Purina Dog Chow Light and Healthy Dog Food Review (Dry)

Rating:

This Review Has Been Merged with
Purina Dog Chow (Dry)

Purina Dog Chow Light and Healthy receives the Advisor’s lowest rating of 1 star.

The Purina Dog Chow Light and Healthy product line includes one dry dog food, a recipe claimed to meet AAFCO nutrient profiles for adult maintenance.

Purina Dog Chow Light and Healthy

Dry Dog Food

Estimated Dry Matter Nutrient Content

Protein = 28% | Fat = 10% | Carbs = 53%

Ingredients: Whole grain corn, soybean hulls, meat and bone meal, whole grain wheat, soybean meal, soybean germ meal, corn germ meal, egg and chicken flavor, corn gluten meal, chicken, animal digest, soy flour, turkey by-product meal, animal fat preserved with mixed-tocopherols (form of vitamin E), glycerin, salt, calcium carbonate, vitamin E supplement, l-ascorbyl-2-polyphosphate (source of vitamin C), red 40, zinc sulfate, sulfur, choline chloride, ferrous sulfate, yellow 5, blue 2, manganese sulfate, niacin, vitamin A supplement, copper sulfate, calcium pantothenate, thiamine mononitrate, pyridoxine hydrochloride, vitamin B12 supplement, garlic oil, riboflavin supplement, vitamin D3 supplement, calcium iodate, folic acid, menadione sodium bisulfite complex (source of vitamin K activity), biotin, sodium selenite

Fiber (estimated dry matter content) = 10.2%

Red denotes controversial item

Estimated Nutrient Content
MethodProteinFatCarbs
Guaranteed Analysis25%9%NA
Dry Matter Basis28%10%53%
Calorie Weighted Basis27%23%50%
Protein = 27% | Fat = 23% | Carbs = 50%

The first ingredient in this dog food is corn. Corn is an inexpensive and controversial cereal grain. And aside from its energy content, this grain is of only modest nutritional value to a dog.

For this reason, we do not consider corn a preferred component in any dog food.

The second ingredient includes soybean hulls. The hulls are the skins of soybeans and a waste product remaining after processing soybeans into oil and meal.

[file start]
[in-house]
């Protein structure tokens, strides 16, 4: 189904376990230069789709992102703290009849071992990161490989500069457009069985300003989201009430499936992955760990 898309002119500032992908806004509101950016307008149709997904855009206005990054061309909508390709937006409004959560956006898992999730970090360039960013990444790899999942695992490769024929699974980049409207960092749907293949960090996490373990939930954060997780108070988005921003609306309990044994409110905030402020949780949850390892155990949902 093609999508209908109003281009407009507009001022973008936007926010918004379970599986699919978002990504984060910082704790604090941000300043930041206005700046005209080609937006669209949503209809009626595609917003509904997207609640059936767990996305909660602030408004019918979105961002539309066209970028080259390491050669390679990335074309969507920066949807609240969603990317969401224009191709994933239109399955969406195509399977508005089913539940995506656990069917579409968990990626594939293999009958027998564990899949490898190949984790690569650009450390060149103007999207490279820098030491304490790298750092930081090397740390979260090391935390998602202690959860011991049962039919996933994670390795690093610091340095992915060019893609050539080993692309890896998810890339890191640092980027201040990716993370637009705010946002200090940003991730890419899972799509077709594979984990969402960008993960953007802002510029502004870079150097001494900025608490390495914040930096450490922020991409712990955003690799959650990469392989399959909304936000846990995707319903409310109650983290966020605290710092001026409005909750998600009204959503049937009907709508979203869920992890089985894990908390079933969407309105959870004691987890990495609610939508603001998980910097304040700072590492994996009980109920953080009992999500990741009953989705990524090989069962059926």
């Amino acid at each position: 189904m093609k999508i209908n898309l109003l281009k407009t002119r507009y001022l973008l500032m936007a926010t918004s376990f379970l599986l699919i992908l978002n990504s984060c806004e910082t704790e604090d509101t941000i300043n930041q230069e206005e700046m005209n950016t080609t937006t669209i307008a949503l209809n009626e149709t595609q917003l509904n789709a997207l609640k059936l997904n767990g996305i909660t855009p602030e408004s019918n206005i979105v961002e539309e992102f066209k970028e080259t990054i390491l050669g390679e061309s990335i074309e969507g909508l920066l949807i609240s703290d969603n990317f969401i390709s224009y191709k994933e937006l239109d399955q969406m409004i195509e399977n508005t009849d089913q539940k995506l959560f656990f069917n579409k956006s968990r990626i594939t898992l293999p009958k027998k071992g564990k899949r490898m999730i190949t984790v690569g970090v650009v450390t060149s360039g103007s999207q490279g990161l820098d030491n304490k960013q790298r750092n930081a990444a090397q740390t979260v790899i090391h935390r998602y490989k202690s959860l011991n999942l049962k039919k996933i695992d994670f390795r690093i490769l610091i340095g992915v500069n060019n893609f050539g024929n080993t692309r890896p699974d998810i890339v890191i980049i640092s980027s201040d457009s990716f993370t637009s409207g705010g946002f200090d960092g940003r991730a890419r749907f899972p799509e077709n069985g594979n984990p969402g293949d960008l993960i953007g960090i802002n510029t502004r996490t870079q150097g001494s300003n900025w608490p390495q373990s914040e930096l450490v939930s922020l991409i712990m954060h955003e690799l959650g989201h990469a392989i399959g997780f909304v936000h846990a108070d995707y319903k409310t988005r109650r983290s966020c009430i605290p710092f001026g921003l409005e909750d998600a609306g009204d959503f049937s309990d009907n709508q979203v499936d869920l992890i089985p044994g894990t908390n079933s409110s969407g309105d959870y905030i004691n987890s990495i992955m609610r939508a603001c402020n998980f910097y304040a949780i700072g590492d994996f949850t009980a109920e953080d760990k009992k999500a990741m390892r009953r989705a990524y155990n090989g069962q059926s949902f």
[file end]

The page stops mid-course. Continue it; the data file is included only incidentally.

Soybean hulls are often used as inexpensive fillers to dilute the energy content of various animal feeds.

We consider soybean hulls a lower quality pet food ingredient and of little nutritional value to a dog.

The third ingredient is meat and bone meal, a dry “rendered product from mammal tissues, including bone, exclusive of any added blood, hair, hoof, horn, hide trimmings, manure, stomach and rumen contents”.1

Meat and bone meal can have a lower digestibility than most other meat meals.

Scientists believe this decreased absorption may be due to the ingredient’s higher ash and lower essential amino acid content.2

What’s worse, this particular item is anonymous. Since there’s no mention of a specific animal, this ingredient could come from almost anywhere: spoiled supermarket meat, roadkill, dead, diseased or dying livestock — even euthanized farm animals.

Even though meat and bone meals are still considered protein-rich meat concentrates, we do not consider a generic ingredient like this a quality item.

The fourth ingredient is wheat. Wheat is another cereal grain and subject to the same issues as corn (previously discussed).

The fifth ingredient is soybean meal, a by-product of soybean oil production more commonly found in farm animal feeds.

Although soybean meal contains 48% protein, this ingredient would be expected to have a lower biological value than meat.

And less costly plant-based products like this can notably boost the total protein reported on the label — a factor that must be considered when judging the actual meat content of this dog food.

The sixth ingredient is soybean germ meal, a soy-based product containing high levels of daidzein and glycitein — the isoflavones found to be beneficial in canine weight management.

The seventh ingredient is corn germ meal, a meal made from ground corn germ after much of the oil has been removed. Corn germ meal is a protein-rich by-product left over after milling corn meal, hominy grits and other corn products.

However, the protein found in corn germ meal (about 25% dry matter basis) must be considered when judging the meat content of this dog food.

After the egg and chicken flavor, we find corn gluten meal. Gluten is the rubbery residue remaining once corn has had most of its starchy carbohydrate washed out of it.

Although corn gluten meal contains 60% protein, this ingredient would be expected to have a lower biological value than meat.

And less costly plant-based products like this can notably boost the total protein reported on the label — a factor that must be considered when judging the actual meat content of this dog food.

From here, the list goes on to include a number of other items.